Mike from Reno, NV

With all the attention on who is returning punts, what does the depth chart look like behind Cobb? Could that be the area of special teams that Johnathan Franklin excels at?

I think he's going to get a long look at kickoff returner on Friday night.

Ben from New Orleans, LA

On the first two third-and-ones in the Rams game, the Packers ran what looked to me like a stretch play. The linemen were running laterally instead of pushing the Rams back. Is that a strategy we use because the line is not up to the task of road-grading?

It's a strategy the Texans used to help Arian Foster win the rushing title. It's a strategy the Broncos used to routinely produce thousand-yard rushers. It's the signature play of the zone-blocking scheme. You are what you are. The Packers sweep was the bread-and-butter play of the '60s Packers. The inside trap was the signature play of the '70s Steelers. The lead draw was that play for the '90s Cowboys. The stretch play is the play that defines the Packers running game, and they have to be able to make it work in any down and distance.

Michael from Ft. Lewis, WA

Vic, Joe Whitt said he's going to have the corners play left and right instead of shadowing receivers. What do coaches consider when making a decision either way?


CB Micah Hyde

I don't know exactly what the Packers' thoughts are on this and they're not going to tell us because it goes to strategy. What I can tell you is that having covered Dom Capers' defenses for a lot of years, he likes to play zone because it allows him to employ his vast package of blitzes, the zone blitz being his favorite blitz. In that kind of scheme, and this is common throughout the league, the right cornerback (blindside corner) is known as the "squat corner" because he often squats at 10 yards. That's where the safety to that side of the field picks up the coverage. The squat corner is often more of a short-area coverage guy. If you use your No. 1 corner to shadow a receiver, you can end up with your squat corner on the left side of the defense, and that can be a misfit for your scheme and the utilization of your personnel in that scheme. Of course, if you have two corners of shut-down ability, none of this matters, but most teams don't have two shut-down corners. When I look at Micah Hyde, I see squat corner written all over him. I see a guy with the instincts and smarts to be a blitzer off the back side. I see a guy with the ball skills to play underneath the receiver and make interceptions. I see a tackler, and you want tacklers squatting and playing close to the line of scrimmage.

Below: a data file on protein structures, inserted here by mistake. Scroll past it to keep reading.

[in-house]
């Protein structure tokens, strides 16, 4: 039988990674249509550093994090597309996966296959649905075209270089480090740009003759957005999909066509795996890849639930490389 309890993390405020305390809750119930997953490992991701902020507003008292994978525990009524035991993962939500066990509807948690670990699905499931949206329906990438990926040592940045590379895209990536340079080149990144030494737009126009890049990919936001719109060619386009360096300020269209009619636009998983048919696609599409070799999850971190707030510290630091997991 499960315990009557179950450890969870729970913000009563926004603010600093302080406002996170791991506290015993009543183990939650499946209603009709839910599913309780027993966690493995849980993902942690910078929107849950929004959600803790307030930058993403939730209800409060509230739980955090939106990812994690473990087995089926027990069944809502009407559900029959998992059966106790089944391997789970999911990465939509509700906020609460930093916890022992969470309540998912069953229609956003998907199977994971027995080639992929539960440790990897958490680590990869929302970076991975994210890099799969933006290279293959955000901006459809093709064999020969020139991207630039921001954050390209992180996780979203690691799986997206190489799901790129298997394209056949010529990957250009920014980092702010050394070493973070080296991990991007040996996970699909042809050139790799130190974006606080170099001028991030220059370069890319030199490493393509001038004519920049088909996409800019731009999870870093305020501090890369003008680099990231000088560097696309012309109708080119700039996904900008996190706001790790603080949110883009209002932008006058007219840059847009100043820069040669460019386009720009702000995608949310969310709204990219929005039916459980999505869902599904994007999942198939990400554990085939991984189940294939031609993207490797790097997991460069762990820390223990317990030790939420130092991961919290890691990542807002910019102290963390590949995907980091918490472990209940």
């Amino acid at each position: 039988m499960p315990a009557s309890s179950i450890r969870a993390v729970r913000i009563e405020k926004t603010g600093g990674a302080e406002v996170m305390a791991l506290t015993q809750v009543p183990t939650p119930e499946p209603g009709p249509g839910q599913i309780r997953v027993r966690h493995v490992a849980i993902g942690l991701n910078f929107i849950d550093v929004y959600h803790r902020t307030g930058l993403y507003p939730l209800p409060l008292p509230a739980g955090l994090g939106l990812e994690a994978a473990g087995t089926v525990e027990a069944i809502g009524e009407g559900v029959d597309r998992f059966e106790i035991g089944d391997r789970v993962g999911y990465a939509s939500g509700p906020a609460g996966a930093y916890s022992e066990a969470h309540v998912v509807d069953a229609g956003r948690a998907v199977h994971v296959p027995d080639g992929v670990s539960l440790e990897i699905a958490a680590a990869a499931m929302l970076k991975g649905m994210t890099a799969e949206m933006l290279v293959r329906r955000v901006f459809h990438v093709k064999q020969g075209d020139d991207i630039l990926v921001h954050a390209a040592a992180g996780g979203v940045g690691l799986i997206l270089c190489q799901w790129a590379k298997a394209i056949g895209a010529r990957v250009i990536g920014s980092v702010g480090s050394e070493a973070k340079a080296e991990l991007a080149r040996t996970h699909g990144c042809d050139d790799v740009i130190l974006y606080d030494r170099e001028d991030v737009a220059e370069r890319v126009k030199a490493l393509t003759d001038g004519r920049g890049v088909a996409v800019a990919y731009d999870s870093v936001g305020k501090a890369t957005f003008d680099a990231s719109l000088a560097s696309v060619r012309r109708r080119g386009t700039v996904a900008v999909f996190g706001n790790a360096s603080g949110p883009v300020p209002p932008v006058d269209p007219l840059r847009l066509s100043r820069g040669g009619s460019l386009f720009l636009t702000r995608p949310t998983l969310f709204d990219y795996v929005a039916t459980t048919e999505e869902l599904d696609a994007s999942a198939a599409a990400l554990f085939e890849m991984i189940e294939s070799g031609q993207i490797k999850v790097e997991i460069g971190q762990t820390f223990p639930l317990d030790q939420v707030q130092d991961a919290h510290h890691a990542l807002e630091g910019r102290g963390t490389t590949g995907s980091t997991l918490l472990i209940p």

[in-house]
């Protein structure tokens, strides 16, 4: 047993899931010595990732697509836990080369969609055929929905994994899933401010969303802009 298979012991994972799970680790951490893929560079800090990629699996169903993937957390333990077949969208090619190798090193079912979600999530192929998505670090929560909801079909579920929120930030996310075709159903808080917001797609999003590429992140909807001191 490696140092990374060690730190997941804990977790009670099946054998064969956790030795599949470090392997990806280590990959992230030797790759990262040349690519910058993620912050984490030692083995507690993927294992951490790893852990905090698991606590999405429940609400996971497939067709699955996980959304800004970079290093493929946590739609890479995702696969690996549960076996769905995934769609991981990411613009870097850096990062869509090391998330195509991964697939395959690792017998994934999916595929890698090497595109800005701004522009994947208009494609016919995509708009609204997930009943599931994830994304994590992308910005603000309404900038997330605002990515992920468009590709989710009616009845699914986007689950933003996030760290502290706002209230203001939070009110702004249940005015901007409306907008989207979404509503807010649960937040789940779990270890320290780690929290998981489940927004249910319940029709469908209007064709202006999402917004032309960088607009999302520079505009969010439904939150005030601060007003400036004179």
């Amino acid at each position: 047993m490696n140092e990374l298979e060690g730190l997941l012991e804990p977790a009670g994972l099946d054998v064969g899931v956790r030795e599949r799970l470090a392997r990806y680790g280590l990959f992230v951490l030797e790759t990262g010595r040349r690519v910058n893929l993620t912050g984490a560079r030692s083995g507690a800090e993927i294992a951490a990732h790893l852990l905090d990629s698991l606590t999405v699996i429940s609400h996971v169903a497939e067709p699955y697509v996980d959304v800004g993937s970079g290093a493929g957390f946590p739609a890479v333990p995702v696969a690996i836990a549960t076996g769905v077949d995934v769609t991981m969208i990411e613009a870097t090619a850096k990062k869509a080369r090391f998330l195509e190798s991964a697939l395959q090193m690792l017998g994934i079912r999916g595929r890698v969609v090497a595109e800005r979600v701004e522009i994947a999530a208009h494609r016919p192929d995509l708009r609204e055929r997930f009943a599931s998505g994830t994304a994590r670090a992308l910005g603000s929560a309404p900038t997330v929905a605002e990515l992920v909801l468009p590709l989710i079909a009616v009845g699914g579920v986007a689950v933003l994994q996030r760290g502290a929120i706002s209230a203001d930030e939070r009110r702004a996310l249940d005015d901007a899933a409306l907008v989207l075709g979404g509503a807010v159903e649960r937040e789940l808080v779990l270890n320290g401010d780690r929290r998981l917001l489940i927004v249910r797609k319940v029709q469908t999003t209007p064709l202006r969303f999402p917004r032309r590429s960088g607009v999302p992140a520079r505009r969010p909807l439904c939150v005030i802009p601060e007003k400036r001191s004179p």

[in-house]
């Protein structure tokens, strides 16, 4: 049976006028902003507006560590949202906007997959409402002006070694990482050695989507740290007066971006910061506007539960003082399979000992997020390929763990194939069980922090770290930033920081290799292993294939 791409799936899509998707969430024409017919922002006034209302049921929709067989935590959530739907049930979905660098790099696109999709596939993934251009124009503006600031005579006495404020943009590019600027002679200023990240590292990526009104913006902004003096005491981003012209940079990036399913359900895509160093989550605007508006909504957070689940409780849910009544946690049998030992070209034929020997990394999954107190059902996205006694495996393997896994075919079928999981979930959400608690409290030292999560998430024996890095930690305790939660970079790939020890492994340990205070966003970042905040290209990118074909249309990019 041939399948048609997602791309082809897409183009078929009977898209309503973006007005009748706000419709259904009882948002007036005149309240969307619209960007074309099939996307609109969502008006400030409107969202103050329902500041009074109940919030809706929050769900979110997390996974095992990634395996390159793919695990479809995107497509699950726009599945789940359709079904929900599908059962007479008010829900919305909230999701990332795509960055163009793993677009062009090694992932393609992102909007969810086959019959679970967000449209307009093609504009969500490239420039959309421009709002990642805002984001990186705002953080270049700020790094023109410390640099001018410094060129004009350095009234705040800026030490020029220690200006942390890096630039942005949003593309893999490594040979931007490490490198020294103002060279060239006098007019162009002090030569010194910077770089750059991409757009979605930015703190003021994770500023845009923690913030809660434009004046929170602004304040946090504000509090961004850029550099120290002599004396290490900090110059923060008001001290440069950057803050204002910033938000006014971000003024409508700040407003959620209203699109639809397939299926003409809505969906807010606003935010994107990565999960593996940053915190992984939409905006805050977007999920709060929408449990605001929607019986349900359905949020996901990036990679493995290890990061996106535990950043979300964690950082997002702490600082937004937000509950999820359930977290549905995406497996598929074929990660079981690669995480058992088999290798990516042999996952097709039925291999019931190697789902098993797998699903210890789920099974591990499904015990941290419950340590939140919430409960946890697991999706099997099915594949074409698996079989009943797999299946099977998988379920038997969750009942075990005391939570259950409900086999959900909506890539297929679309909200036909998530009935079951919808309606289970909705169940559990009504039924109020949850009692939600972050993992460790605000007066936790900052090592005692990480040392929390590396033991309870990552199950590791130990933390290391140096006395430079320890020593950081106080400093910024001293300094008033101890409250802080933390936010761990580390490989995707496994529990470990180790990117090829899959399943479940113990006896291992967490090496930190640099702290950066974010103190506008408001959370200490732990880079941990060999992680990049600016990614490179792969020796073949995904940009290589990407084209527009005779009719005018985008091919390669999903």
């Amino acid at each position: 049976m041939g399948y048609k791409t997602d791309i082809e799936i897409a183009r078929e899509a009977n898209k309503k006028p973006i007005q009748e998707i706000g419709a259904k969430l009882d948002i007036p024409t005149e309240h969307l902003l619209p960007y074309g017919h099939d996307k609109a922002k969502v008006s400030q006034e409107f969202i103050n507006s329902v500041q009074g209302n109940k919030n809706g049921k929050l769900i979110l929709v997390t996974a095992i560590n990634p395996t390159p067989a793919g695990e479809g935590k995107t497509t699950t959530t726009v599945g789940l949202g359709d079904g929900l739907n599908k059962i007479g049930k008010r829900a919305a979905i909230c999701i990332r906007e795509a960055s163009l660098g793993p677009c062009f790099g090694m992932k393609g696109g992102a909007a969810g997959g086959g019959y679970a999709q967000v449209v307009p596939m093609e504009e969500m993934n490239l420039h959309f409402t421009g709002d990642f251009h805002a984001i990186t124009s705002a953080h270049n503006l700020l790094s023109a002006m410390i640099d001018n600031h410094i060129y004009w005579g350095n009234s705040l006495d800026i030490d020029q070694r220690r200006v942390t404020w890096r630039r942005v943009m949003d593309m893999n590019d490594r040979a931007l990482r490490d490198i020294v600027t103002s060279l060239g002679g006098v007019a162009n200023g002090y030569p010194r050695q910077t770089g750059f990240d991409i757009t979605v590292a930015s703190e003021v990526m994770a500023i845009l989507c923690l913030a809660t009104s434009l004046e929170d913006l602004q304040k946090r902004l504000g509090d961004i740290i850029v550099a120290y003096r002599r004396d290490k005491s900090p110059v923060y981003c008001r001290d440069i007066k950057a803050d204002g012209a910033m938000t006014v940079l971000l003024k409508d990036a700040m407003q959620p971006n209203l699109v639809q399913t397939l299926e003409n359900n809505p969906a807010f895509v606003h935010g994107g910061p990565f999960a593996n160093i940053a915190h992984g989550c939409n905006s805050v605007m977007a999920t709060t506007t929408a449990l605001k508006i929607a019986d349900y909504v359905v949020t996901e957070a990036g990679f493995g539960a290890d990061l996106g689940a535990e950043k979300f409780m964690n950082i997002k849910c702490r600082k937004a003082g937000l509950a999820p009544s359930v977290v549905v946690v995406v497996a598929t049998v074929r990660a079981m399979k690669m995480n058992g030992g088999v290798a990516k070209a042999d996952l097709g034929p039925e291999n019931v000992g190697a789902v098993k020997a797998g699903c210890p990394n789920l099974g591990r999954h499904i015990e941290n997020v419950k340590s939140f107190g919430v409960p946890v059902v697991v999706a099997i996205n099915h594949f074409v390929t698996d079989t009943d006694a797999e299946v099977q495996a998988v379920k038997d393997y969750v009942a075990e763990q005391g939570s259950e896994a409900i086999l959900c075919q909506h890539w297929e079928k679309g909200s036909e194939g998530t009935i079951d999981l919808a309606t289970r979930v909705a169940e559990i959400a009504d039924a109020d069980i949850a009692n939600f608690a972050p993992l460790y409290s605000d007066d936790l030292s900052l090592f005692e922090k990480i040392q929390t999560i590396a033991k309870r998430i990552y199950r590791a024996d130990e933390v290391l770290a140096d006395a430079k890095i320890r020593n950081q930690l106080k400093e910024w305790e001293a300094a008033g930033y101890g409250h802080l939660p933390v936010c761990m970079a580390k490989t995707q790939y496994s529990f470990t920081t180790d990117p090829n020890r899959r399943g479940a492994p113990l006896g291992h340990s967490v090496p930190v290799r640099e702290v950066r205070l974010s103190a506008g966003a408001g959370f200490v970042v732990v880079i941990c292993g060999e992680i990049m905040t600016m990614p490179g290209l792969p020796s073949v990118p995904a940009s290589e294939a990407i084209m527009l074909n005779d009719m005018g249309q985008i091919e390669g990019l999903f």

Michael from Mason, TX

Yesterday, you mentioned that a running back cannot drop his head to protect himself, but I was under the impression he could drop his head so long as he keeps his face perpendicular to the ground. Is this not the case?